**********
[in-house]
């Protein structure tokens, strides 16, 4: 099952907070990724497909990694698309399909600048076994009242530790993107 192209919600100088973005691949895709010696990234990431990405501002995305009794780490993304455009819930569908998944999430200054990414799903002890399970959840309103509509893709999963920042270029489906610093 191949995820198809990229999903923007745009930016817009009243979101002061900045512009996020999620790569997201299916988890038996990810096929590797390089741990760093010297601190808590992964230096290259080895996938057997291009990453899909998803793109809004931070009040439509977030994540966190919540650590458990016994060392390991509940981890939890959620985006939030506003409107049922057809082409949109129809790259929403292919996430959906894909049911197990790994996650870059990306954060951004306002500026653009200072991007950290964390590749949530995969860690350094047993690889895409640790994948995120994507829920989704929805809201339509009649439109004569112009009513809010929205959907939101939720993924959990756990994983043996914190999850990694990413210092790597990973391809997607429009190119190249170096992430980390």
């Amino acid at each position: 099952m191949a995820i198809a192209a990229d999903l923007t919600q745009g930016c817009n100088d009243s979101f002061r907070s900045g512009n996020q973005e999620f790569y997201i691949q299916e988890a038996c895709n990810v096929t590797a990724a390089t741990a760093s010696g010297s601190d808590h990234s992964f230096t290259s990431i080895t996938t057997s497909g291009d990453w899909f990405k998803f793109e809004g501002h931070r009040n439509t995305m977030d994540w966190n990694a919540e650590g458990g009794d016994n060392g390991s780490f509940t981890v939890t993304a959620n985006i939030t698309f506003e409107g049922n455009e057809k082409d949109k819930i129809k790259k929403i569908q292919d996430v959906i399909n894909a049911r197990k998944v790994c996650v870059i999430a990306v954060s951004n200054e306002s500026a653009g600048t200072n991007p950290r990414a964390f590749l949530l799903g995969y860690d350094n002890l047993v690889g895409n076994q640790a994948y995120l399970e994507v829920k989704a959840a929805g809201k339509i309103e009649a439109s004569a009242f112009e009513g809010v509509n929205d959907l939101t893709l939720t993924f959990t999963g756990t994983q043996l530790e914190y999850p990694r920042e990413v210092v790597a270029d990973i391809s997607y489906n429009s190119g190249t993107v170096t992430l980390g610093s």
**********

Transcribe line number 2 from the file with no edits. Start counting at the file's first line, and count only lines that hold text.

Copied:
């Protein structure tokens, strides 16, 4: 099952907070990724497909990694698309399909600048076994009242530790993107 192209919600100088973005691949895709010696990234990431990405501002995305009794780490993304455009819930569908998944999430200054990414799903002890399970959840309103509509893709999963920042270029489906610093 191949995820198809990229999903923007745009930016817009009243979101002061900045512009996020999620790569997201299916988890038996990810096929590797390089741990760093010297601190808590992964230096290259080895996938057997291009990453899909998803793109809004931070009040439509977030994540966190919540650590458990016994060392390991509940981890939890959620985006939030506003409107049922057809082409949109129809790259929403292919996430959906894909049911197990790994996650870059990306954060951004306002500026653009200072991007950290964390590749949530995969860690350094047993690889895409640790994948995120994507829920989704929805809201339509009649439109004569112009009513809010929205959907939101939720993924959990756990994983043996914190999850990694990413210092790597990973391809997607429009190119190249170096992430980390």